But I do appreciate for people, you know, and especially for some of the people I speak to, the premiums, you know, they can just feel – they can feel silly. But, you know, there is lots of calculations that are going on in the background. Anyway, I’ve wittered on! So I’m going to refocus myself. So, whole of life insurance and then we’re going to go onto income protection. Okay. So whole of life insurance of £250,000. So this is where it’s going to start seeming quite pricey. So, for someone who’s 21, the first premium – well the premiums are going to be £137.04 per month. Now that is a massive difference compared to just life insurance that’s going to end at the age of 68. So if I turn around to a 21-year old and one of the things we see in our industry is that engaging the younger generations is obviously – it’s hard because, you know, very clearly – you know, they want to live forever. They’re also struggling to try and get into work, they’re struggling to try and get onto the housing market, so if they’re trying to save money, if they’re renting, then spending out money on an insurance that’s, you know, they’re probably not going to – at 21 they’re probably not going to pass away at a young age. You know, it could feel very, very – it could feel very pointless to them.
So obviously if we’re looking at something like life insurance, £9.68 per month versus a whole of life plan which is £137 and just over that per month, I think I know what a lot of 21-year olds would say to that. Let alone us trying to get them to pay £90 – £9.68 per month for just life insurance that’s going to end at age 68, actually getting them to do the whole of life is pretty much – I just can’t see that happening. We then have 31-year olds. So, a 31-year old at whole of life insurance of £250,000 is going to be £178.19 per month. Now, what I find quite interesting about it, that’s – I know £40 a month jump from the 21-year old seems – well, it’s obviously £40 per month and let’s face it, much rather have £40 per month than pay out £40 a month. But it doesn’t seem as big a jump as I was expecting, when I was doing the quote. So I was quite, I was pleasantly surprised it was only an extra £40 per month, which probably sounds a bit strange but I was expecting a bigger price jump, but that does start – it’ll come very soon, don’t worry.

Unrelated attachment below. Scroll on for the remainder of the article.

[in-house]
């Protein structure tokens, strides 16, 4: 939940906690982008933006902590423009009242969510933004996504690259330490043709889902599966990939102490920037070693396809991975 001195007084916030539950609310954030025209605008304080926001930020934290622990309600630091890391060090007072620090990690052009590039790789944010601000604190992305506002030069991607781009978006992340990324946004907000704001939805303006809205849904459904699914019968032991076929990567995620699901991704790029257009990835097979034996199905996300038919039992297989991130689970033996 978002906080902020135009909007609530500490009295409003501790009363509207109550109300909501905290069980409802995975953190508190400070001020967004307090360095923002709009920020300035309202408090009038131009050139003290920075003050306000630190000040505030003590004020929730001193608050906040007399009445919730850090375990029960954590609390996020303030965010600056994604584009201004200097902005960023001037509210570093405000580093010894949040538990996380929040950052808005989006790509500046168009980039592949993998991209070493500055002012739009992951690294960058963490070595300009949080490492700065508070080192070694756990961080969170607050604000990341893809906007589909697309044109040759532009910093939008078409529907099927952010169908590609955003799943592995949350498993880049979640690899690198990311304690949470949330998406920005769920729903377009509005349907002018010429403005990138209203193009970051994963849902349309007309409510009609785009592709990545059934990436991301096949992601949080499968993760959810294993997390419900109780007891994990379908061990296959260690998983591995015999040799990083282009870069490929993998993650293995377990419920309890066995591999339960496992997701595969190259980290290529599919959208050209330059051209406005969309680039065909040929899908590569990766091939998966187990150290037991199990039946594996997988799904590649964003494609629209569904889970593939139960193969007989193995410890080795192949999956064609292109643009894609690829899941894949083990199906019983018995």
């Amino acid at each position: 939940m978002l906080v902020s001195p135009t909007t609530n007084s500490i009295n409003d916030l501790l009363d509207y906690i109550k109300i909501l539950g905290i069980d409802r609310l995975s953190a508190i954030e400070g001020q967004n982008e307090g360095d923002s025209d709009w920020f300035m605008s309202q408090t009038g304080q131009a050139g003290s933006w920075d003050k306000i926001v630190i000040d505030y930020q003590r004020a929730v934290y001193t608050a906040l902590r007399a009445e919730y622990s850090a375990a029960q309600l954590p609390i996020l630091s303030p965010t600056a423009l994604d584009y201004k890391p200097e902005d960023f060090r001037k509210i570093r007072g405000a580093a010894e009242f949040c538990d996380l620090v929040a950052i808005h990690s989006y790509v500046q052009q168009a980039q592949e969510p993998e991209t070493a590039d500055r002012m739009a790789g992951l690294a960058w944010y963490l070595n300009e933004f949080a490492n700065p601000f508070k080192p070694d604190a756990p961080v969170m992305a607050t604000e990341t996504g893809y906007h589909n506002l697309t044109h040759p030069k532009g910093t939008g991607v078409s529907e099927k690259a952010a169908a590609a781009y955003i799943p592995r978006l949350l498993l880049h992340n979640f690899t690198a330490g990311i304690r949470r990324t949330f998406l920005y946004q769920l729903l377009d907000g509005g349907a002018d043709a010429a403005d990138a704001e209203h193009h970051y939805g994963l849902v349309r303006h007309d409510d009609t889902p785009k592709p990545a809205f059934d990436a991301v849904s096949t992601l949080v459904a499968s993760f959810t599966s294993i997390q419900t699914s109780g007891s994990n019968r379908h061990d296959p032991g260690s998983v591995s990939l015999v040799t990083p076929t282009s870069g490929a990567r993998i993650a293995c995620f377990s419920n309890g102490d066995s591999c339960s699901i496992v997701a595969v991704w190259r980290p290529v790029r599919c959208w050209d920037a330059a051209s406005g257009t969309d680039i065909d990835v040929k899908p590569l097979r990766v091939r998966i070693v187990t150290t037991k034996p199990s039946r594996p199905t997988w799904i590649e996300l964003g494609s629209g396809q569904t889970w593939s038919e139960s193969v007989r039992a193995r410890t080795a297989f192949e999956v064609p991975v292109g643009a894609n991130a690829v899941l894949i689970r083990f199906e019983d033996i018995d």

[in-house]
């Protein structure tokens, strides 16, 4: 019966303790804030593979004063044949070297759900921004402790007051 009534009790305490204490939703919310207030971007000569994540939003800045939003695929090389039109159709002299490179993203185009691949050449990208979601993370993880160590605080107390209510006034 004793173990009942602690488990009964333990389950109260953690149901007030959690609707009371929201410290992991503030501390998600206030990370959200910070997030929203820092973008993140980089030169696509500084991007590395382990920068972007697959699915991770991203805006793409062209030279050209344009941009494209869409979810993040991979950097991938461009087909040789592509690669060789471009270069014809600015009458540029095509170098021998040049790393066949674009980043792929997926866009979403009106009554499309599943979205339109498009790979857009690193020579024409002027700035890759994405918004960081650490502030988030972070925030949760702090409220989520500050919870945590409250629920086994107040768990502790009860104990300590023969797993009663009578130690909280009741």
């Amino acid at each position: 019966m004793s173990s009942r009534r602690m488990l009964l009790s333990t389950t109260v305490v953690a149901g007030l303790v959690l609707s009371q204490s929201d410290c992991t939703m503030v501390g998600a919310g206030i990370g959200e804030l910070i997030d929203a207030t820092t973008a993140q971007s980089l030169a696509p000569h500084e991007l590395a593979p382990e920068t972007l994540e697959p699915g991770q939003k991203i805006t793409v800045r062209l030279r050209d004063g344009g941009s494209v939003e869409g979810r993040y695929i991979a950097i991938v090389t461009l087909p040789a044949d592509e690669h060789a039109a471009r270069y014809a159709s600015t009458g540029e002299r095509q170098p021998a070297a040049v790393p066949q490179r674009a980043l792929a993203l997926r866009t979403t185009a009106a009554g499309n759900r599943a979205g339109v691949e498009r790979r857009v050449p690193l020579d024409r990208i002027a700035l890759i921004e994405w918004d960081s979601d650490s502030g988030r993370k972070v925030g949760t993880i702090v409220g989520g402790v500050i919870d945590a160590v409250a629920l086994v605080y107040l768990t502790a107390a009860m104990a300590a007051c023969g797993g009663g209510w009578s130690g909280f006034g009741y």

So again, if you were doing it to age 68 it’s £14 a month versus the whole of life which is £178 per month. Huge, huge, jump. And then we’ve got that 41-year-old and I’m sure you won’t remember, because I have been saying numbers here, there and everywhere, but they were £22.74 just to go to age 68. If they were doing the whole of life, it’s £260.98, it’s almost 10 times dearer to go for a whole of life policy. Now some people might be in a position where they need that at that age, they might already have amassed quite a lot of net wealth or they might be in a situation where they have a dependent that they know is going to be a long-term dependent and they want to make sure that when something happens to them that they are looked after. Obviously, when you’re talking into sort of that kind of realm, if you did have any dependent children or long-term dependent adults at all, then it is probably a case of yes, there are these insurances in place but really, there should be some really good financial planning – whole financial planning being done there to make sure that all the avenues are being looked at as best as possible.